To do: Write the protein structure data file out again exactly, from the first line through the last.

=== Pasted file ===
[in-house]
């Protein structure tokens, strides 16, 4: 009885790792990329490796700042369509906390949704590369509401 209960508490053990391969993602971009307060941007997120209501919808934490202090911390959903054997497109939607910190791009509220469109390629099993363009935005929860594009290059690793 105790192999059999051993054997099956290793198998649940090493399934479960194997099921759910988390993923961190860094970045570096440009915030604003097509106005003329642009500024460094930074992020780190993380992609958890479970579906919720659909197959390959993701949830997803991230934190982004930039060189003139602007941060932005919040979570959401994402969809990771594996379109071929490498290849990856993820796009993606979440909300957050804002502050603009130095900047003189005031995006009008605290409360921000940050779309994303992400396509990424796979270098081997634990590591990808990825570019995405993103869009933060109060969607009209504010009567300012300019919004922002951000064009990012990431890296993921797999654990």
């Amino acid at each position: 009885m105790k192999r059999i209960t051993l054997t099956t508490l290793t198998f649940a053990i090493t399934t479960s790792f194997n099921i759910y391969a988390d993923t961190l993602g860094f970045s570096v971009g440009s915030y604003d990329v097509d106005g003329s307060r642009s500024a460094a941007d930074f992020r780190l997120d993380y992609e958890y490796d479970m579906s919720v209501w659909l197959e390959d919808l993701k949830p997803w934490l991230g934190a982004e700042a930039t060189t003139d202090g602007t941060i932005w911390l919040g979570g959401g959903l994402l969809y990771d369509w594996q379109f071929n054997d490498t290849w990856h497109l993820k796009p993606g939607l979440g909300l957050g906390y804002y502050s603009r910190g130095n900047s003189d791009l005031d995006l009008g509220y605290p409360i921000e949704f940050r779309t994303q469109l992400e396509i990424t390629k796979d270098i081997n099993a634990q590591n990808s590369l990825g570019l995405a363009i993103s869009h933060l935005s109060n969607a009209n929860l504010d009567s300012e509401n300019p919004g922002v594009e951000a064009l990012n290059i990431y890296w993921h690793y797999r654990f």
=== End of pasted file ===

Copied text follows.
[in-house]
């Protein structure tokens, strides 16, 4: 009885790792990329490796700042369509906390949704590369509401 209960508490053990391969993602971009307060941007997120209501919808934490202090911390959903054997497109939607910190791009509220469109390629099993363009935005929860594009290059690793 105790192999059999051993054997099956290793198998649940090493399934479960194997099921759910988390993923961190860094970045570096440009915030604003097509106005003329642009500024460094930074992020780190993380992609958890479970579906919720659909197959390959993701949830997803991230934190982004930039060189003139602007941060932005919040979570959401994402969809990771594996379109071929490498290849990856993820796009993606979440909300957050804002502050603009130095900047003189005031995006009008605290409360921000940050779309994303992400396509990424796979270098081997634990590591990808990825570019995405993103869009933060109060969607009209504010009567300012300019919004922002951000064009990012990431890296993921797999654990």
């Amino acid at each position: 009885m105790k192999r059999i209960t051993l054997t099956t508490l290793t198998f649940a053990i090493t399934t479960s790792f194997n099921i759910y391969a988390d993923t961190l993602g860094f970045s570096v971009g440009s915030y604003d990329v097509d106005g003329s307060r642009s500024a460094a941007d930074f992020r780190l997120d993380y992609e958890y490796d479970m579906s919720v209501w659909l197959e390959d919808l993701k949830p997803w934490l991230g934190a982004e700042a930039t060189t003139d202090g602007t941060i932005w911390l919040g979570g959401g959903l994402l969809y990771d369509w594996q379109f071929n054997d490498t290849w990856h497109l993820k796009p993606g939607l979440g909300l957050g906390y804002y502050s603009r910190g130095n900047s003189d791009l005031d995006l009008g509220y605290p409360i921000e949704f940050r779309t994303q469109l992400e396509i990424t390629k796979d270098i081997n099993a634990q590591n990808s590369l990825g570019l995405a363009i993103s869009h933060l935005s109060n969607a009209n929860l504010d009567s300012e509401n300019p919004g922002v594009e951000a064009l990012n290059i990431y890296w993921h690793y797999r654990f």